Lastly, our regulators should force carriers to let users connect a Brand X, Y, or Z box to the Cable network. Why must we put up with the clutter of a Comcast Internet modem and Wi-Fi access point, an Xfinity set-top box and DVR, and a Microsoft Xbox? Satya Nadella would love to sell us a single, universal Xbox. I have no doubt Tim Cook would look kindly on an all-in-one Apple “iBox” that replaces the two Comcast boxes and combines it with an Apple TV and a Time Capsule.

There will be dancing in the streets when we throw away today’s cable modems and set-top boxes. It will happen…but I won’t hold my breath. It will take time and repeated attempts to tear down the blockades erected by Comcast, AT&T, and the other carriers.

JLG@mondaynote.com

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TV Done Right: Still A Dream

 

As the strong reactions to even the slightest Apple TV rumor demonstrate, there’s a vigorous appetite for a simple, modern Internet TV experience. The technology is ready but carriers aren’t.

Last week started with Big Apple TV News in an authoritative-sounding Wall Street Journal article:

“Apple Inc. is in talks with Comcast Corp. about teaming up for a streaming-television service that would use an Apple set-top box and get special treatment on Comcast’s cables to ensure it bypasses congestion on the Web, people familiar with the matter say.”

Search for “Comcast” in a news aggregator such as Feedly (there are many other good choices), and you’ll see a wide range of reactions to the Apple-Comcast rumor. Given the heat the article generated, it’s odd that there has been zero follow-up from the main players — nothing from Apple and Comcast, no additional information in the WSJ or any other journal. When a deal of such importance is in the works, “people familiar with the matter” have a strong incentive to keep talking, to add color, to spin their side of the story. Of course, no one expects Apple to do much leaking, but the radio silence from Comcast spinmeisters is another matter entirely.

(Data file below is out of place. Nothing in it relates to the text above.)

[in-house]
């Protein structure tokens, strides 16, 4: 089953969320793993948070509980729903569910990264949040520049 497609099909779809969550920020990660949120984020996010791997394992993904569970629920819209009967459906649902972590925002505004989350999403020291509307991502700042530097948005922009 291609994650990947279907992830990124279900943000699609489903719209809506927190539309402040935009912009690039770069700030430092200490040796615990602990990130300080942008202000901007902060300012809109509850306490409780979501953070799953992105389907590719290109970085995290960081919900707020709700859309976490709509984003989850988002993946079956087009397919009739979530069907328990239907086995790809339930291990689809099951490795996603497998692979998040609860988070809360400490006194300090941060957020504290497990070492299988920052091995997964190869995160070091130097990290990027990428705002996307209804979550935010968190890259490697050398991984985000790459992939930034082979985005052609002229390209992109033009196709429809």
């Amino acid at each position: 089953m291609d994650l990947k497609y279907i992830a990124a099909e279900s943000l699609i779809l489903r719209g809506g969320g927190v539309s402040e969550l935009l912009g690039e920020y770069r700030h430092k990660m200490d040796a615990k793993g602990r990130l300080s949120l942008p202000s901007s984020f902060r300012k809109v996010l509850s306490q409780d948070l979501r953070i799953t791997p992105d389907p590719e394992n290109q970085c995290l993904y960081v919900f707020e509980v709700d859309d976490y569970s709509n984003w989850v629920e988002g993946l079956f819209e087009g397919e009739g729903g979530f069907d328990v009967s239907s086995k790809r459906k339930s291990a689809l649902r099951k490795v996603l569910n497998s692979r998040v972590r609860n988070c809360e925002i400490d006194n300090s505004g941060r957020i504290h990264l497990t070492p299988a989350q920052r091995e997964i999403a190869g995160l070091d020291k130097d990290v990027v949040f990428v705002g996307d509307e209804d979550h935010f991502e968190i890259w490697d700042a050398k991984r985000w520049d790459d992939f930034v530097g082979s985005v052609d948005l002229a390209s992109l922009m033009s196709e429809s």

Philip Elmer-DeWitt offers the most likely explanation: The Wall Street Journal got played by someone intent on throwing a wrench into Comcast’s plan to acquireTime Warner’s cable operations. (This wouldn’t be the first time: Cellphone carriers have repeatedly used the WSJ to air their perennial Poor Me complaints about excessive smartphone subsidies.)

Echoes of the WSJ non-story ricocheted around the blogosphere. Some, such as this BBC article, make painful points about the abuse that US consumers undergo at the hands of broadband carriers:

Broadband Cost

As a sharp-witted Be engineer liked to remark: “It costs more… But it does less.”